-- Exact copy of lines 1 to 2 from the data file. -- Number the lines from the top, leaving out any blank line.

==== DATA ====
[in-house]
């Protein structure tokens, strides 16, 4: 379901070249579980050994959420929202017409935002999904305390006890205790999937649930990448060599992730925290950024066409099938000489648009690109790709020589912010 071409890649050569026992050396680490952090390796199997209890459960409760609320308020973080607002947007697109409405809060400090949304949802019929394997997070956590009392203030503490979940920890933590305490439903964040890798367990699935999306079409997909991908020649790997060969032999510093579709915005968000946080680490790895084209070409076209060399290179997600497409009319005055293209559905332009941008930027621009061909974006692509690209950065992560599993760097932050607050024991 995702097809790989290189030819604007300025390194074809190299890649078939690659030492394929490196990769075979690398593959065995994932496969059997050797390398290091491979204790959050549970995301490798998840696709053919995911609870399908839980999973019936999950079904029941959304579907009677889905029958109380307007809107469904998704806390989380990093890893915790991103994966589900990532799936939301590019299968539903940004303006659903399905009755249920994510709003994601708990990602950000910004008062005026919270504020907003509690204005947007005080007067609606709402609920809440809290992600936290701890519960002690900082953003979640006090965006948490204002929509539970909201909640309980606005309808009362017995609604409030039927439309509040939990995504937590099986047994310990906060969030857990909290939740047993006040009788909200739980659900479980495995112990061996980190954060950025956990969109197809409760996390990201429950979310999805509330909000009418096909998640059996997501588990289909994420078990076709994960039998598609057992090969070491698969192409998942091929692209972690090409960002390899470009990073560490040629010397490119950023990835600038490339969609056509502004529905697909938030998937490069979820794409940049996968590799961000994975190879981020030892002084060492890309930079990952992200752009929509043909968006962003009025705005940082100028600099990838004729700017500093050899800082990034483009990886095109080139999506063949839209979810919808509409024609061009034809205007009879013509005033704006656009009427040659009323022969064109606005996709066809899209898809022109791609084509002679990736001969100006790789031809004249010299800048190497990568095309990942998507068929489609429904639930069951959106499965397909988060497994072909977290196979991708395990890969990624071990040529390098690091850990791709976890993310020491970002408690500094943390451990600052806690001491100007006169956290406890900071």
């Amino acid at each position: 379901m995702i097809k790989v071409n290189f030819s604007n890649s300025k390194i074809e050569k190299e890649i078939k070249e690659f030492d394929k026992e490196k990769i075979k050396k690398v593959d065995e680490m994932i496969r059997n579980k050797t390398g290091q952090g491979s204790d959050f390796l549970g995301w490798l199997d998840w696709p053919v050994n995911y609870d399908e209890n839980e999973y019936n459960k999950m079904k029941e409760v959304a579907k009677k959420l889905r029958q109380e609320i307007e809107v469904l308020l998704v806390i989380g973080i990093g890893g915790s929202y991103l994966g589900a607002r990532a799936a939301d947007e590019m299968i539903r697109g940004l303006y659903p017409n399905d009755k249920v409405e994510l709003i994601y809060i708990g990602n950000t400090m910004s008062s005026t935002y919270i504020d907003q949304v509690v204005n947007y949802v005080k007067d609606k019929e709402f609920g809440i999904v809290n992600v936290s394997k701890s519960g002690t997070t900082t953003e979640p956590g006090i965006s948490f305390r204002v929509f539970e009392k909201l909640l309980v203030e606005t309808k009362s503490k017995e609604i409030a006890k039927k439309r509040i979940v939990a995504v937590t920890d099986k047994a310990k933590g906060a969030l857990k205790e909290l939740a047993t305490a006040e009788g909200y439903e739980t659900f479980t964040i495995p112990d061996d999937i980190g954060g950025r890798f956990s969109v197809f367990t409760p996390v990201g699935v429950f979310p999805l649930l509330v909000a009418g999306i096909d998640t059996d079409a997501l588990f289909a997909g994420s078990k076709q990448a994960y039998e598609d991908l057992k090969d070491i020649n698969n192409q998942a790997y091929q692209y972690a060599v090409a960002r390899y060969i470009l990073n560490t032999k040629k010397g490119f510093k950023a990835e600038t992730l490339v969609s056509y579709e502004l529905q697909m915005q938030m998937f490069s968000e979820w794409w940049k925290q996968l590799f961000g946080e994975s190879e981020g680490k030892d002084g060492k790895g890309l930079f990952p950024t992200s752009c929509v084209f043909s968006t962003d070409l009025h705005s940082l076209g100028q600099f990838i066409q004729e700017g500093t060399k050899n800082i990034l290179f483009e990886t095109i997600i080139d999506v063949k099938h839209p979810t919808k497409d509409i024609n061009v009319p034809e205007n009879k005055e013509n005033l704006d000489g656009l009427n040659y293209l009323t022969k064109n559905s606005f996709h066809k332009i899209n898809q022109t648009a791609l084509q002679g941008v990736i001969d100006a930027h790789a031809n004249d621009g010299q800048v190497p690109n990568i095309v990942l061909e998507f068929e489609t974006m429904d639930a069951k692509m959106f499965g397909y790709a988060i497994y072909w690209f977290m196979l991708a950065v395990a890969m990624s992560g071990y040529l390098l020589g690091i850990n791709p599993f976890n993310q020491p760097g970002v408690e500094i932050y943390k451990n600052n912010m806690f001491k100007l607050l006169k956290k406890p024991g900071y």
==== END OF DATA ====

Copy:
[in-house]
């Protein structure tokens, strides 16, 4: 379901070249579980050994959420929202017409935002999904305390006890205790999937649930990448060599992730925290950024066409099938000489648009690109790709020589912010 071409890649050569026992050396680490952090390796199997209890459960409760609320308020973080607002947007697109409405809060400090949304949802019929394997997070956590009392203030503490979940920890933590305490439903964040890798367990699935999306079409997909991908020649790997060969032999510093579709915005968000946080680490790895084209070409076209060399290179997600497409009319005055293209559905332009941008930027621009061909974006692509690209950065992560599993760097932050607050024991 995702097809790989290189030819604007300025390194074809190299890649078939690659030492394929490196990769075979690398593959065995994932496969059997050797390398290091491979204790959050549970995301490798998840696709053919995911609870399908839980999973019936999950079904029941959304579907009677889905029958109380307007809107469904998704806390989380990093890893915790991103994966589900990532799936939301590019299968539903940004303006659903399905009755249920994510709003994601708990990602950000910004008062005026919270504020907003509690204005947007005080007067609606709402609920809440809290992600936290701890519960002690900082953003979640006090965006948490204002929509539970909201909640309980606005309808009362017995609604409030039927439309509040939990995504937590099986047994310990906060969030857990909290939740047993006040009788909200739980659900479980495995112990061996980190954060950025956990969109197809409760996390990201429950979310999805509330909000009418096909998640059996997501588990289909994420078990076709994960039998598609057992090969070491698969192409998942091929692209972690090409960002390899470009990073560490040629010397490119950023990835600038490339969609056509502004529905697909938030998937490069979820794409940049996968590799961000994975190879981020030892002084060492890309930079990952992200752009929509043909968006962003009025705005940082100028600099990838004729700017500093050899800082990034483009990886095109080139999506063949839209979810919808509409024609061009034809205007009879013509005033704006656009009427040659009323022969064109606005996709066809899209898809022109791609084509002679990736001969100006790789031809004249010299800048190497990568095309990942998507068929489609429904639930069951959106499965397909988060497994072909977290196979991708395990890969990624071990040529390098690091850990791709976890993310020491970002408690500094943390451990600052806690001491100007006169956290406890900071």